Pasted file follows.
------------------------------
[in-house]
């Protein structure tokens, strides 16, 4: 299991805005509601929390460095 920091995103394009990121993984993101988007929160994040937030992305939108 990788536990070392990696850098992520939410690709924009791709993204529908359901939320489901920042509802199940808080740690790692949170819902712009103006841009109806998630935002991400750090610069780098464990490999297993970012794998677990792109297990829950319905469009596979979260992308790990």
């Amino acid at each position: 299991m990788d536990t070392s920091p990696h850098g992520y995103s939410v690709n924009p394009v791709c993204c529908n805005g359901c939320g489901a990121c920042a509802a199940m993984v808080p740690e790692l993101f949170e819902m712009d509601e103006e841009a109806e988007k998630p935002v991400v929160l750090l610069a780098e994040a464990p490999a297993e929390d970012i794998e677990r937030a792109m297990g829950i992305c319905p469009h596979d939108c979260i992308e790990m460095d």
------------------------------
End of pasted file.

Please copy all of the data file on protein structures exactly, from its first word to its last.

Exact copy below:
[in-house]
């Protein structure tokens, strides 16, 4: 299991805005509601929390460095 920091995103394009990121993984993101988007929160994040937030992305939108 990788536990070392990696850098992520939410690709924009791709993204529908359901939320489901920042509802199940808080740690790692949170819902712009103006841009109806998630935002991400750090610069780098464990490999297993970012794998677990792109297990829950319905469009596979979260992308790990």
């Amino acid at each position: 299991m990788d536990t070392s920091p990696h850098g992520y995103s939410v690709n924009p394009v791709c993204c529908n805005g359901c939320g489901a990121c920042a509802a199940m993984v808080p740690e790692l993101f949170e819902m712009d509601e103006e841009a109806e988007k998630p935002v991400v929160l750090l610069a780098e994040a464990p490999a297993e929390d970012i794998e677990r937030a792109m297990g829950i992305c319905p469009h596979d939108c979260i992308e790990m460095d």